The Centre is reviewing about 50 investment proposals involving Chinese companies under a new screening policy, three sources familiar with the matter told Reuters.
Under new rules announced in April, all investments by entities based in neighbouring countries need to be approved by the Government, whether for new or additional funding. China is the biggest of these investors and the rules drew criticism from Chinese investors and Beijing, which called the policy discriminatory.
The new investment rules were aimed at curbing opportunistic takeovers during the COVID-19 outbreak. However, industry executives say a deterioration in bilateral relations since a border clash last month, in which 20 Indian soldiers were killed, could further delay approvals.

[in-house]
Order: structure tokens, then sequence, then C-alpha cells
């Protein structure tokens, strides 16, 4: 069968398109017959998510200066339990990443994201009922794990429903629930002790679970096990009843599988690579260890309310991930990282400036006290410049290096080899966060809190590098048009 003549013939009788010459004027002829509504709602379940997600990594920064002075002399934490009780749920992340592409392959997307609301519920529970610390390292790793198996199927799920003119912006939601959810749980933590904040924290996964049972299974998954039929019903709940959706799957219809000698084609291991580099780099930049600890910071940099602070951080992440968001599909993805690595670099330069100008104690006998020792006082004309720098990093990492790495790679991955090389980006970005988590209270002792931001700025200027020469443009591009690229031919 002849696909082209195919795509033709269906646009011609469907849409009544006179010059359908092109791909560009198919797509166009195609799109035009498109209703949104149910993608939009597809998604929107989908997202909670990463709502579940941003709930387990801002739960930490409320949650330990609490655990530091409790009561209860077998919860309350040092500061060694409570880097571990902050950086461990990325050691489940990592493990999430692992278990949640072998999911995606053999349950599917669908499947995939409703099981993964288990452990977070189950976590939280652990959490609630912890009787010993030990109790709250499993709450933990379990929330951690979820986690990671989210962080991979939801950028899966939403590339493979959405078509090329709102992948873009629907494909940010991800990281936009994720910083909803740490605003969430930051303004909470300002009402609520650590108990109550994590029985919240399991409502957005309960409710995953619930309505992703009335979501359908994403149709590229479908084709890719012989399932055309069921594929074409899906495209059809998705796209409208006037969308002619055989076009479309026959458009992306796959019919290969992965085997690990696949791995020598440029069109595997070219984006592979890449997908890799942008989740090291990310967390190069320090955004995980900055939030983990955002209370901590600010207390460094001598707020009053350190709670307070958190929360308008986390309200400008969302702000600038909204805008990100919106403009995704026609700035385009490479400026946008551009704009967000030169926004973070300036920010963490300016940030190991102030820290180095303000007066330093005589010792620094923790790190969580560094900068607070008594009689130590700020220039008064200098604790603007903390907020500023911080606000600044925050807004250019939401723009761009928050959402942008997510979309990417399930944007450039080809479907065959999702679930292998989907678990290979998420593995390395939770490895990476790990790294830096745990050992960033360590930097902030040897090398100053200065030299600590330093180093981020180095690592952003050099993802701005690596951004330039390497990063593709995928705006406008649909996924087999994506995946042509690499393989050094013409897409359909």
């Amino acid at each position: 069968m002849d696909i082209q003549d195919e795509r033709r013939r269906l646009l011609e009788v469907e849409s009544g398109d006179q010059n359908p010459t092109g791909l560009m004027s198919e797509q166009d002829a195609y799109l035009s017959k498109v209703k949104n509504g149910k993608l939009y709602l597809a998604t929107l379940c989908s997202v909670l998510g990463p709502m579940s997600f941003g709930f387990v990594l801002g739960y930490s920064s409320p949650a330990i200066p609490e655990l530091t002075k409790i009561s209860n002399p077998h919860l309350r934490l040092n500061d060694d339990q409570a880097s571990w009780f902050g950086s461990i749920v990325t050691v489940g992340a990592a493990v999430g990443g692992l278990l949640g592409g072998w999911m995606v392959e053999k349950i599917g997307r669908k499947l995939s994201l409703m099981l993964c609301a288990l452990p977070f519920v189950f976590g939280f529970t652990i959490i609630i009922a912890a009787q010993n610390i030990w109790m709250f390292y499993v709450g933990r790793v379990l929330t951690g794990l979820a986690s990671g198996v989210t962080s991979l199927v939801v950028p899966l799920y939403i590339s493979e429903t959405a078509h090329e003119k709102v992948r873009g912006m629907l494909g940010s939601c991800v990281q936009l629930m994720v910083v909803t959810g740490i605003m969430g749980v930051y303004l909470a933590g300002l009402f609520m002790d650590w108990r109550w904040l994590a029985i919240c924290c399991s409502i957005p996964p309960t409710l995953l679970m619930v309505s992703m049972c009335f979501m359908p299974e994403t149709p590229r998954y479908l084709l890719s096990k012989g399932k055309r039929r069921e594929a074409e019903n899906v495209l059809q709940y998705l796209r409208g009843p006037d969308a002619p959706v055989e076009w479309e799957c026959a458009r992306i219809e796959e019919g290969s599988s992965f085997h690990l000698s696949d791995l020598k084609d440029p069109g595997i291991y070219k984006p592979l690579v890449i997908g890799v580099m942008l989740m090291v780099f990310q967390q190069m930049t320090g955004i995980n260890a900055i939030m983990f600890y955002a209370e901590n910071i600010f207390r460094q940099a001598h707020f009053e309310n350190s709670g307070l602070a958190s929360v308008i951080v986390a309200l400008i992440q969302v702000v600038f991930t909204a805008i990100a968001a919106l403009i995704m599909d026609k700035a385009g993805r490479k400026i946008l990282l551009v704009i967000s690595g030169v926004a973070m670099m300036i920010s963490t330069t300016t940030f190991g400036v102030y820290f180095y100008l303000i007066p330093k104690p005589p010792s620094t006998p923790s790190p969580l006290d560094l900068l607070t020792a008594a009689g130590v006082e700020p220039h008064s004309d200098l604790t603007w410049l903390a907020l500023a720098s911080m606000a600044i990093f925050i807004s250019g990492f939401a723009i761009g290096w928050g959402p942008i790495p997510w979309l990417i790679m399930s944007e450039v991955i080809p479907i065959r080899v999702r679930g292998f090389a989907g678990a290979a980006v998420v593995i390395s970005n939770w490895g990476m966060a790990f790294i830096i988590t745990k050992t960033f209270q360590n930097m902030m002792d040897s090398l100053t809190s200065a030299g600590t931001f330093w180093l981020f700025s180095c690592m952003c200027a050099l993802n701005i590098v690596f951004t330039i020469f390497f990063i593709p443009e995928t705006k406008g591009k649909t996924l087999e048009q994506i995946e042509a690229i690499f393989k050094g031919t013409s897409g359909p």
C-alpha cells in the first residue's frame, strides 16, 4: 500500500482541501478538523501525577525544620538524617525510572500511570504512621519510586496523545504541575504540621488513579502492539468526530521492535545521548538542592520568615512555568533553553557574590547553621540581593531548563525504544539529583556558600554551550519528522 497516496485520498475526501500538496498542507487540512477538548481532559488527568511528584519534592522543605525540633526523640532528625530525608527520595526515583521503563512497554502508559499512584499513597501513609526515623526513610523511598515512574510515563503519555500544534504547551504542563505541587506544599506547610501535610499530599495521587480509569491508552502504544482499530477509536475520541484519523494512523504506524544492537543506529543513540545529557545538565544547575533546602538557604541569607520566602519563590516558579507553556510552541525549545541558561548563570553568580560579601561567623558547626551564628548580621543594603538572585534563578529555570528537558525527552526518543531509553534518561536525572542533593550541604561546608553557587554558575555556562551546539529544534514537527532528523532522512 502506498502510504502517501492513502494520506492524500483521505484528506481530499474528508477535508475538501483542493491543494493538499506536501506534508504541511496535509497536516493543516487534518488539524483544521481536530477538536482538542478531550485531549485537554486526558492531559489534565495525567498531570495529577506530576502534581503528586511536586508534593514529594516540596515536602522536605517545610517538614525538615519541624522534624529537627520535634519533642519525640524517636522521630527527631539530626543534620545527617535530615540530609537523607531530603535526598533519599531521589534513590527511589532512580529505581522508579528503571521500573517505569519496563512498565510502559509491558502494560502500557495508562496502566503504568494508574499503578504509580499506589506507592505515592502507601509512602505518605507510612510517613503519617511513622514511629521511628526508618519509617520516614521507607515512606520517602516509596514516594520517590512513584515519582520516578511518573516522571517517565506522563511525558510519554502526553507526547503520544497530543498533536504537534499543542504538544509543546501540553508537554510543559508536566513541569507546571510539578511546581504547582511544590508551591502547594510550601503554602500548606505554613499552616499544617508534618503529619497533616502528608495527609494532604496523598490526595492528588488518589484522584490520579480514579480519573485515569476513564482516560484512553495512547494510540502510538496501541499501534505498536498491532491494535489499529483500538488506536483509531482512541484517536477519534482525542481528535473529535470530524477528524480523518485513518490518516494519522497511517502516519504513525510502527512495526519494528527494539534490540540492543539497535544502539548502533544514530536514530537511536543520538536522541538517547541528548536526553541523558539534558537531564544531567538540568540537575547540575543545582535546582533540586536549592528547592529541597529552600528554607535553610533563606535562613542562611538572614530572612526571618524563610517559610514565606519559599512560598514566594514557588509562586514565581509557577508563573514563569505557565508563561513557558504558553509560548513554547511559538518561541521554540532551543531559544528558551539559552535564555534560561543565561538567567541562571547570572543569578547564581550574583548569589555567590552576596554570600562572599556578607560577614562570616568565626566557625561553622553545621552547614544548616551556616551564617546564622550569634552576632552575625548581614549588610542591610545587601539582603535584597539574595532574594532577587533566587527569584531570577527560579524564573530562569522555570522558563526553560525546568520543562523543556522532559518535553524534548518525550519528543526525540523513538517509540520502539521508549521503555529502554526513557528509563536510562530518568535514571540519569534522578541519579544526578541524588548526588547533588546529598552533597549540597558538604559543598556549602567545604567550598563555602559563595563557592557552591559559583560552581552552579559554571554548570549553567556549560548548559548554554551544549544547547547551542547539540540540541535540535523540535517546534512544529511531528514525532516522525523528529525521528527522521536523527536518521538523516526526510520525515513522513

‘Treading with caution’
“Various clearances are required. We are being a bit more cautious as one would imagine,” a senior Indian government official said, when asked about the impact on investment applications since the border clash.
The Industries Department, which drafted the new policy, did not respond to a request for comment.
The sources declined to name the companies whose investments are pending approvals. The official, and two other sources, said about 40-50 applications involving funding from a Chinese investor had been filed since the rule change and were currently under review.
Chinese companies’ existing and planned investments in India stand at more than $26 billion, research group Brookings said in March.